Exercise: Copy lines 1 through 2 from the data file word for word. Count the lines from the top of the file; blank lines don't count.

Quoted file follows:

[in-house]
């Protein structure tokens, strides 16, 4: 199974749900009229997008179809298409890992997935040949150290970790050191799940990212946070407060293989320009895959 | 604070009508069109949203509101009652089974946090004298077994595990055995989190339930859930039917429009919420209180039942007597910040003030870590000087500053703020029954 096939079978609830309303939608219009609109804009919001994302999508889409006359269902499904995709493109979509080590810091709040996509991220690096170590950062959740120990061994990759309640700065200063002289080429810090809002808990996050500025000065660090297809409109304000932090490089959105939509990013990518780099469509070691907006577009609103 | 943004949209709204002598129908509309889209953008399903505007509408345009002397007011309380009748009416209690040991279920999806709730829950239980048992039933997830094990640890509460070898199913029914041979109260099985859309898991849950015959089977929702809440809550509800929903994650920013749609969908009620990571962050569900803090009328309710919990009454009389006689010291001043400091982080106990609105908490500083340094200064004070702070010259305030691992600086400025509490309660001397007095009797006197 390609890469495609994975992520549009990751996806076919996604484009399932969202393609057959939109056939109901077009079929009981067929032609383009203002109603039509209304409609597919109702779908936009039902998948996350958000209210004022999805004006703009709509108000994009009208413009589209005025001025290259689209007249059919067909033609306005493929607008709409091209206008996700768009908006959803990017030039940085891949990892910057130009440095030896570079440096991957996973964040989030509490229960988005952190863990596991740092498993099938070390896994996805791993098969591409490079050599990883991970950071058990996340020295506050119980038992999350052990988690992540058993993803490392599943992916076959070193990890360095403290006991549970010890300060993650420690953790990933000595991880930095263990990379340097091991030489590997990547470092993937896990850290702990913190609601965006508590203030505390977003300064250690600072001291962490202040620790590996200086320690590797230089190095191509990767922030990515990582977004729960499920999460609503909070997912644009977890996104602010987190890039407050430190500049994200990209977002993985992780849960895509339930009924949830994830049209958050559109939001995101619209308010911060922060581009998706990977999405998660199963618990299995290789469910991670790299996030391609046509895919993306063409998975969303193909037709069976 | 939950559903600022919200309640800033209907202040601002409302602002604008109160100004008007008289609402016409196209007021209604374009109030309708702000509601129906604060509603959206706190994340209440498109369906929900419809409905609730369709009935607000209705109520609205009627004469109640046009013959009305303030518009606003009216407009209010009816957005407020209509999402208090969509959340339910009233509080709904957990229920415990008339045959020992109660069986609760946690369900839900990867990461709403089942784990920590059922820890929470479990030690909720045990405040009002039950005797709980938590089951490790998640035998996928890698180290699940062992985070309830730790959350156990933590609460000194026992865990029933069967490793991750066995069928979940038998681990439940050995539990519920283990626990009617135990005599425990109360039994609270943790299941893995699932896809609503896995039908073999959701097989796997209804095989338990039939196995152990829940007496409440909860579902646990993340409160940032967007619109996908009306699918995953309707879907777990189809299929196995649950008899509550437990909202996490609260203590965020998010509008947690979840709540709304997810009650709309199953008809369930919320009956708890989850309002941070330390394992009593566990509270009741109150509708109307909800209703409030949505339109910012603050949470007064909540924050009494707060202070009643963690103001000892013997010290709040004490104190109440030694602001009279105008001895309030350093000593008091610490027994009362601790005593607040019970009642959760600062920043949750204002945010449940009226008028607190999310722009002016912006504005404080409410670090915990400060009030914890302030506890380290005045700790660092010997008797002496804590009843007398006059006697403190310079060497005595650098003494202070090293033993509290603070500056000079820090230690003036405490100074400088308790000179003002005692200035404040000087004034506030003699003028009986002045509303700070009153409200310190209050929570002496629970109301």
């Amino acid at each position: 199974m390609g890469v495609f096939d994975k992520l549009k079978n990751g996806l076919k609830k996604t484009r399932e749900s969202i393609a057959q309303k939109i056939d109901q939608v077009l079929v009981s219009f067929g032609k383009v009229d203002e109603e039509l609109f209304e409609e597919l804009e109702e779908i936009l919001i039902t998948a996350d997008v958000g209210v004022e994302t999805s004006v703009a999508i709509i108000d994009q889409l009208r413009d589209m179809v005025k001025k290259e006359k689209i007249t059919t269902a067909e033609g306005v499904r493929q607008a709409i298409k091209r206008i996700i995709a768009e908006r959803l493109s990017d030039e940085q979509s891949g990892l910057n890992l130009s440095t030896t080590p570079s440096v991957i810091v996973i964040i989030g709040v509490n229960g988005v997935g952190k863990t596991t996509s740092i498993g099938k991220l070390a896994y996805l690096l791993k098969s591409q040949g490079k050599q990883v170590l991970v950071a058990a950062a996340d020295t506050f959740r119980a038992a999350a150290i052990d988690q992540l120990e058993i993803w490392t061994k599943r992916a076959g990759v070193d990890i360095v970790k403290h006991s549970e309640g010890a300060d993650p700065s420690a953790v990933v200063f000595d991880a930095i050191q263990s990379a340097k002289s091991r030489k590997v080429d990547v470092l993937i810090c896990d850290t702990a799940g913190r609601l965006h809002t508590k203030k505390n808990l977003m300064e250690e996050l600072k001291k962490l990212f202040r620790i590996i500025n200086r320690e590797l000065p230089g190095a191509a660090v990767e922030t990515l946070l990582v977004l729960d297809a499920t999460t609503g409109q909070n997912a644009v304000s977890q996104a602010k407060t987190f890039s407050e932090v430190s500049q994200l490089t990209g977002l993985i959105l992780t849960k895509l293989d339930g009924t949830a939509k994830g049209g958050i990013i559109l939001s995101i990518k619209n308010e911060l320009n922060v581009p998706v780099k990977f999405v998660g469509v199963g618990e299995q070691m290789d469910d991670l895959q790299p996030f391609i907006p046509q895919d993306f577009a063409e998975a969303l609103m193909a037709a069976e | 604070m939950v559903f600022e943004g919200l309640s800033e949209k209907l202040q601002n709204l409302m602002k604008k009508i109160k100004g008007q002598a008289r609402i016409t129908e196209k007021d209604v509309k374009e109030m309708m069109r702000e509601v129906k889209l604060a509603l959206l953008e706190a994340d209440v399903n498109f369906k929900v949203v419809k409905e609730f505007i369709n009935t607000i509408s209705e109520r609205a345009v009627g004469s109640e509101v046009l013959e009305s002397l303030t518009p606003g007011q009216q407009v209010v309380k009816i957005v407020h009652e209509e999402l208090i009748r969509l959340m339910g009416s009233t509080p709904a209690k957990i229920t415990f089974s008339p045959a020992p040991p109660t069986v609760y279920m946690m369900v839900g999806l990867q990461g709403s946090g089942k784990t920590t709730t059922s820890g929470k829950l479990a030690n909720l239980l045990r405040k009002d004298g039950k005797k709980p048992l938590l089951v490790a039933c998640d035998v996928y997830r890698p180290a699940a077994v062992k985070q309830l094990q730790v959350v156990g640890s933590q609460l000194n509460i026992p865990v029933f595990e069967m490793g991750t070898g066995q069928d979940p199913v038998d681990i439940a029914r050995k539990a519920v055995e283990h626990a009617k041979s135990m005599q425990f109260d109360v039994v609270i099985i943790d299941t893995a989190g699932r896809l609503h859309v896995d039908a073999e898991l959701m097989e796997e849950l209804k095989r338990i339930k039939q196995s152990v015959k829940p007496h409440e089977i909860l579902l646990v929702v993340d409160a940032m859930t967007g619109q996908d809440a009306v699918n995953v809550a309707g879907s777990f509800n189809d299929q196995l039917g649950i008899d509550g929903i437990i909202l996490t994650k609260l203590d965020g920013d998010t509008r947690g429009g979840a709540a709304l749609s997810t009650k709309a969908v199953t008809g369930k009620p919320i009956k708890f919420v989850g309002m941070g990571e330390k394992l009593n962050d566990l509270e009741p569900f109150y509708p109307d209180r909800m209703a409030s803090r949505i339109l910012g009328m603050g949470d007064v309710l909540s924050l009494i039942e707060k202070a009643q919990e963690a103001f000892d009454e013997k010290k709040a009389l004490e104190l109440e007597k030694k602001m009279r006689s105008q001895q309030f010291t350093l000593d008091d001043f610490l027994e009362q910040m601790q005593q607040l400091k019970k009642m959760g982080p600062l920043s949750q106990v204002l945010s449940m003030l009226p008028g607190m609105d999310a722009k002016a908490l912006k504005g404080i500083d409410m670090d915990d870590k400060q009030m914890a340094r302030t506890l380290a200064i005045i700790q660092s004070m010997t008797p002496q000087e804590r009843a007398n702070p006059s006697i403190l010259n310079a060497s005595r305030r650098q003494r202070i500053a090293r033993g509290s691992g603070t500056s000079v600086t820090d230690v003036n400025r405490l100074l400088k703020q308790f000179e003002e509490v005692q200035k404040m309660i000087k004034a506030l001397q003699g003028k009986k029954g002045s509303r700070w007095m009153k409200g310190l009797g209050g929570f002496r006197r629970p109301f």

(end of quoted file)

[in-house]
């Protein structure tokens, strides 16, 4: 199974749900009229997008179809298409890992997935040949150290970790050191799940990212946070407060293989320009895959 | 604070009508069109949203509101009652089974946090004298077994595990055995989190339930859930039917429009919420209180039942007597910040003030870590000087500053703020029954 096939079978609830309303939608219009609109804009919001994302999508889409006359269902499904995709493109979509080590810091709040996509991220690096170590950062959740120990061994990759309640700065200063002289080429810090809002808990996050500025000065660090297809409109304000932090490089959105939509990013990518780099469509070691907006577009609103 | 943004949209709204002598129908509309889209953008399903505007509408345009002397007011309380009748009416209690040991279920999806709730829950239980048992039933997830094990640890509460070898199913029914041979109260099985859309898991849950015959089977929702809440809550509800929903994650920013749609969908009620990571962050569900803090009328309710919990009454009389006689010291001043400091982080106990609105908490500083340094200064004070702070010259305030691992600086400025509490309660001397007095009797006197 390609890469495609994975992520549009990751996806076919996604484009399932969202393609057959939109056939109901077009079929009981067929032609383009203002109603039509209304409609597919109702779908936009039902998948996350958000209210004022999805004006703009709509108000994009009208413009589209005025001025290259689209007249059919067909033609306005493929607008709409091209206008996700768009908006959803990017030039940085891949990892910057130009440095030896570079440096991957996973964040989030509490229960988005952190863990596991740092498993099938070390896994996805791993098969591409490079050599990883991970950071058990996340020295506050119980038992999350052990988690992540058993993803490392599943992916076959070193990890360095403290006991549970010890300060993650420690953790990933000595991880930095263990990379340097091991030489590997990547470092993937896990850290702990913190609601965006508590203030505390977003300064250690600072001291962490202040620790590996200086320690590797230089190095191509990767922030990515990582977004729960499920999460609503909070997912644009977890996104602010987190890039407050430190500049994200990209977002993985992780849960895509339930009924949830994830049209958050559109939001995101619209308010911060922060581009998706990977999405998660199963618990299995290789469910991670790299996030391609046509895919993306063409998975969303193909037709069976 | 939950559903600022919200309640800033209907202040601002409302602002604008109160100004008007008289609402016409196209007021209604374009109030309708702000509601129906604060509603959206706190994340209440498109369906929900419809409905609730369709009935607000209705109520609205009627004469109640046009013959009305303030518009606003009216407009209010009816957005407020209509999402208090969509959340339910009233509080709904957990229920415990008339045959020992109660069986609760946690369900839900990867990461709403089942784990920590059922820890929470479990030690909720045990405040009002039950005797709980938590089951490790998640035998996928890698180290699940062992985070309830730790959350156990933590609460000194026992865990029933069967490793991750066995069928979940038998681990439940050995539990519920283990626990009617135990005599425990109360039994609270943790299941893995699932896809609503896995039908073999959701097989796997209804095989338990039939196995152990829940007496409440909860579902646990993340409160940032967007619109996908009306699918995953309707879907777990189809299929196995649950008899509550437990909202996490609260203590965020998010509008947690979840709540709304997810009650709309199953008809369930919320009956708890989850309002941070330390394992009593566990509270009741109150509708109307909800209703409030949505339109910012603050949470007064909540924050009494707060202070009643963690103001000892013997010290709040004490104190109440030694602001009279105008001895309030350093000593008091610490027994009362601790005593607040019970009642959760600062920043949750204002945010449940009226008028607190999310722009002016912006504005404080409410670090915990400060009030914890302030506890380290005045700790660092010997008797002496804590009843007398006059006697403190310079060497005595650098003494202070090293033993509290603070500056000079820090230690003036405490100074400088308790000179003002005692200035404040000087004034506030003699003028009986002045509303700070009153409200310190209050929570002496629970109301």